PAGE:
I did not take any leadership courses. At the time I was unaware such a thing even existed!! I started from scratch, my co-workers are amazing and helped me many times during my first year with the ODU. I think working in a place of learning really sparked my interest in personal growth. The past two years have given me space and breathing room to really open myself to learning a new skill set and rediscovering my love of learning. It has also allowed me to understand my role in educating patients in a whole new light. I eagerly embraced personal development in the past two years, health coaching school was instrumental in broadening my perspective. I am currently reading “Mindset. The New Psychology of Success by Carol S. Dweck, Ph.D. Integrating new information into my practice has been very successful. I also love Mel Robbins. Her book the “The 5 Second Rule is amazing and her Audible podcasts are very insightful.

6. Do you have room or opportunities to grow in your current leadership position?

Yes, the Wellness Center has the flexibility to engage the students in numerous ways each year. There are many opportunities on campus and in Columbus itself to grow as a leader.
Entrepreneurship is also something I’ve become more interested in and have considered starting a wellness consulting business in addition to working with the University.

7. Are you satisfied with your position? If you could do it all over again, would you?

I love my current position. I enjoy the students and relish being able to use my degree in a new way. I most definitely would do it over again. I am grateful for my years in the ER/UC/IR. My experience in those settings definitely prepared me for my current role on campus. I enjoy the continuity of care, you rarely get to know how a patient is doing once you’ve discharged them out of the ER/UC. I also have the privilege of building relationships with students and I get to follow them throughout their time withat ODU. It is a very satisfying feeling to help ensure their wellbeing. I work side by side with dedicated and caring counselors as well as other University staff, the collaborative effort on behalf of the students is stunning and I am gratified to be a part of it. Being able to use my creative side and build new initiatives and programs is a huge benefit of the position. After so many years of simply clocking patient hours, I am using my skills in other nonclinical ways to improve patient’s lives.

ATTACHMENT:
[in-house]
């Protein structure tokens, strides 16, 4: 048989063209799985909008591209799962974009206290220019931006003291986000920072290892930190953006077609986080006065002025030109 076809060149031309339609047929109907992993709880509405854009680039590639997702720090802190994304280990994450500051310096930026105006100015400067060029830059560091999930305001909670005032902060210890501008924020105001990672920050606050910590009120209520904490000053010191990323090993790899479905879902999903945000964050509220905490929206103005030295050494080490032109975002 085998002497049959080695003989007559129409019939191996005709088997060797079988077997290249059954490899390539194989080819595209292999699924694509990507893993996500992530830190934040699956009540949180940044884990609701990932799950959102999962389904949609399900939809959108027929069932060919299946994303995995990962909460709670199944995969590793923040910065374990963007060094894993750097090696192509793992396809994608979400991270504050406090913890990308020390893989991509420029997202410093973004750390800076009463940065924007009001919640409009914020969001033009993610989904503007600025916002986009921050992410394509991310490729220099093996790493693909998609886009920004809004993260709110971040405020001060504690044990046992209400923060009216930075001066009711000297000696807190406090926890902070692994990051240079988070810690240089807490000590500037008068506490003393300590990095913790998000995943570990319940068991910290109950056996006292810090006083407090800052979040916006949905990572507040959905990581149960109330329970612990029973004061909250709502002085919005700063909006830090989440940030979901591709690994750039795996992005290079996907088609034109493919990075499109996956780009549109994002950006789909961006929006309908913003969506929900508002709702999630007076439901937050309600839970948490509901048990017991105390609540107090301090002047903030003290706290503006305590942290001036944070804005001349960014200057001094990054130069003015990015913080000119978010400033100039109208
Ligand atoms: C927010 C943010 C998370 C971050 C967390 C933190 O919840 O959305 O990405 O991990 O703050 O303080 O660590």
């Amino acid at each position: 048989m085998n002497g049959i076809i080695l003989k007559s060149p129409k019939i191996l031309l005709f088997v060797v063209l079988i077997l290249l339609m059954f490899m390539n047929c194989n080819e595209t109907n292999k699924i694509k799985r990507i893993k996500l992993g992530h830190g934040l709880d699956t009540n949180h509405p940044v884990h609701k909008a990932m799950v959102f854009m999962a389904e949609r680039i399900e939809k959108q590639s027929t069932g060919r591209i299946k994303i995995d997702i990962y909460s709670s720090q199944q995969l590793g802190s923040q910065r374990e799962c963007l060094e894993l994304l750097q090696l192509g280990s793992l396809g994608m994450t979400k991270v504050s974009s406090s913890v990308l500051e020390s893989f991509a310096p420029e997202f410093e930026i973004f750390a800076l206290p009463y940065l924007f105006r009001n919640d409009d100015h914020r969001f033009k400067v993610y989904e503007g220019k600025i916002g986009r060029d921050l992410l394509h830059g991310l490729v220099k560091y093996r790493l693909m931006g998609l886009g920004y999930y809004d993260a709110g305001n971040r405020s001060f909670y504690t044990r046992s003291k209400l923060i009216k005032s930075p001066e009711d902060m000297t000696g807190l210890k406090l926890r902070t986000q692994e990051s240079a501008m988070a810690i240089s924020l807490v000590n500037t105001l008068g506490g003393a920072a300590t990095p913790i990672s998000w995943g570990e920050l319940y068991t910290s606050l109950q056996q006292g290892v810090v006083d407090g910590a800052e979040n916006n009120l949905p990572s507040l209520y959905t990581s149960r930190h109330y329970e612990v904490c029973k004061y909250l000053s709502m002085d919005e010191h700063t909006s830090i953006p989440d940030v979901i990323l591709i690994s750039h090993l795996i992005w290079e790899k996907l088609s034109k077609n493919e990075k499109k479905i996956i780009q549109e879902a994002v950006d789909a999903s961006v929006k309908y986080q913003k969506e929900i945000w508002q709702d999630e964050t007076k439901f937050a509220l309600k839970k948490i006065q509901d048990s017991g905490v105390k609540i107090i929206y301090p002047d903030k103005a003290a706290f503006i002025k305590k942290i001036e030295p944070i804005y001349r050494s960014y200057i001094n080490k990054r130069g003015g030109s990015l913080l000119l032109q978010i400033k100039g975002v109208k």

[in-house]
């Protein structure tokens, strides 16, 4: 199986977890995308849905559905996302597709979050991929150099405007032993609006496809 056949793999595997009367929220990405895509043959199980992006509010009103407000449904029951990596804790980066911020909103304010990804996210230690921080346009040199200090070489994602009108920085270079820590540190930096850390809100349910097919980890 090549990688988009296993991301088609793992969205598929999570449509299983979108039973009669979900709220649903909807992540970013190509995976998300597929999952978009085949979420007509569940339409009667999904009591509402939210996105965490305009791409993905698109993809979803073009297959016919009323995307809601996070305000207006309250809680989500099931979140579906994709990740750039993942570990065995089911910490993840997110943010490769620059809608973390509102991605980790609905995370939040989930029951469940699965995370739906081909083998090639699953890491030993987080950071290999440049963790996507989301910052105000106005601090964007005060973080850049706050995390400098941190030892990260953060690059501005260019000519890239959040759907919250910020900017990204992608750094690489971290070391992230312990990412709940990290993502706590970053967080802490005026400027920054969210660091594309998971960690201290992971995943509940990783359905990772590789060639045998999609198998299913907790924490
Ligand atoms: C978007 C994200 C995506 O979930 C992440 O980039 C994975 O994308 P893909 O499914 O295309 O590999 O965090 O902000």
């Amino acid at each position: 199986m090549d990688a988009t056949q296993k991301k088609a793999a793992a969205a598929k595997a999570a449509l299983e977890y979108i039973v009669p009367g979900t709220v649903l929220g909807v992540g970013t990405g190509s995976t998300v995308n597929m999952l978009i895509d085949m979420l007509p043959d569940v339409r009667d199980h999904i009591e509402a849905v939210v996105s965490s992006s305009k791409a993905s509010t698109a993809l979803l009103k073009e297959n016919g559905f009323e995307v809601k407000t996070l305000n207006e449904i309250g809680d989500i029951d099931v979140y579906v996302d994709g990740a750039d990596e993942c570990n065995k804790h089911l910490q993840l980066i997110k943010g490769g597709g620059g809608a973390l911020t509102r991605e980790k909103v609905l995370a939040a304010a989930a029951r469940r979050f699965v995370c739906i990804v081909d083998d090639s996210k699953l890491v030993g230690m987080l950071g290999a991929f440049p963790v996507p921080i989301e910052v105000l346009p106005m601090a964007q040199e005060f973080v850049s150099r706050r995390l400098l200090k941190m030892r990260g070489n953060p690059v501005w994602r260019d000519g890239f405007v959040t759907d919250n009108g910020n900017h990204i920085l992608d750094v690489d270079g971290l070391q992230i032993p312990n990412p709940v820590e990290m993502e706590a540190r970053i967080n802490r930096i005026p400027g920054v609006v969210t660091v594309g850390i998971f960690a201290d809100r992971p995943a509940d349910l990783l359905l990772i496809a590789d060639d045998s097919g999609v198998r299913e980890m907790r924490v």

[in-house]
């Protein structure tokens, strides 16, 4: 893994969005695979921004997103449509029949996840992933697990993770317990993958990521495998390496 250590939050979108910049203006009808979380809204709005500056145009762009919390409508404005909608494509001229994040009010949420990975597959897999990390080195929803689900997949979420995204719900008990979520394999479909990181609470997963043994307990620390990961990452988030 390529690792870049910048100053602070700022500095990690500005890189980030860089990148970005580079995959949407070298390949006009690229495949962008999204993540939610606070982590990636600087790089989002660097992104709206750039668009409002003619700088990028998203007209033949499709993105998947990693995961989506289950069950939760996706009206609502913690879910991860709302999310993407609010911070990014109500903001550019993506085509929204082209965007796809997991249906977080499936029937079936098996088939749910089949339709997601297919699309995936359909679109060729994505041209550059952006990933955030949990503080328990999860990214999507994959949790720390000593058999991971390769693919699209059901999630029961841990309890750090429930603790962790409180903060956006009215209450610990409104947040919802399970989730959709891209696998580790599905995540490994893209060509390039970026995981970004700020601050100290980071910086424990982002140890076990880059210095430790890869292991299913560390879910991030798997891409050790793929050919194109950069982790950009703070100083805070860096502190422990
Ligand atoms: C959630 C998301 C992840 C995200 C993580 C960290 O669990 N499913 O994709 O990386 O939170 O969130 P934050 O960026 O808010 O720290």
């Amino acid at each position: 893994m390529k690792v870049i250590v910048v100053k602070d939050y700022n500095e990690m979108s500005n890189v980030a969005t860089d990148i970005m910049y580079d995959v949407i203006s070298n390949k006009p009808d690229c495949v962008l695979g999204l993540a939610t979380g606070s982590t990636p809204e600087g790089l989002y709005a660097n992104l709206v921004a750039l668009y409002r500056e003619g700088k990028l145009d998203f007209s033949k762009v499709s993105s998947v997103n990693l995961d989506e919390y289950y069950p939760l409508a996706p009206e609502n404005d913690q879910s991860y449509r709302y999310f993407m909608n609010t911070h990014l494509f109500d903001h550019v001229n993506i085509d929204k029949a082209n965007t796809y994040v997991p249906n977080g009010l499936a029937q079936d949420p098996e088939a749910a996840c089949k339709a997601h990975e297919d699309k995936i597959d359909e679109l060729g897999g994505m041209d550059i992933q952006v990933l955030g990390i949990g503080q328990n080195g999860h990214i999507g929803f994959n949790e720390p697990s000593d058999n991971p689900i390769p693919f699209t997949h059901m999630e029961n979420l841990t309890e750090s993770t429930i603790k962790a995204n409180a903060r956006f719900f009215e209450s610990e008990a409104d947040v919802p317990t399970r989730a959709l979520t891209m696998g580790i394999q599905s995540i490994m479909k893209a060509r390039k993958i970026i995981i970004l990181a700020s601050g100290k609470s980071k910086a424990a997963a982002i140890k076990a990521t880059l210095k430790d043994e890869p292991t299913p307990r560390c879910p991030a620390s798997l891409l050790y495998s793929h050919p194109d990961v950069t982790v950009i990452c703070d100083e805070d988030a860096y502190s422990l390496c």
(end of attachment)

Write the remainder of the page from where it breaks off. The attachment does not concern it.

8. Do you think PAs are adequately educated about how to be a leader? If not, do you have any suggestions on what should be taught?

I don’t feel that much emphasis is put on leadership roles within PA school, but I also haven’t been in school for years and the curriculum could have changed. I think it would be of great benefit to students to introduce the concept.

9. Do you have any suggestions for newly graduated PAs interested in becoming leaders in their community?

I would say they need to show up ready to learn and work hard. Asking questions and actively seeking to be involved in leadership initiatives is the first step to getting your foot in the door. I also think it makes sense to get several years of experience under your belt so you can apply real-life issues and concerns within leadership initiatives. Having an understanding of what clinical work looks like is invaluable to being a true leader in medicine. There are also many different ways of being a “Leader.” It is important to remember that you can be a leader with your co-workers and your patients. It is often this dedication that is the first step to other leadership opportunities.

Jamie Kemp, PA-C Photo credit: Megan Leigh Barnard http://www.meganleighbarnard.com

A big thanks to Jamie for insight into her role and being so patient while I got my site back up. Leading as a director takes dedication and is something other PAs may see as an opportunity within their own practice.


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Physician Assistant, Owner and Blogger at EmpoweredPAs.com. Currently practicing in a Pediatric Emergency Department, overseeing and developing evidence-based clinical practice guidelines with teams of amazing people, supporting and mentoring Pre-PA and PA Students, with a hope to advance our profession and give PAs the tools and resouces they need to advance their careers.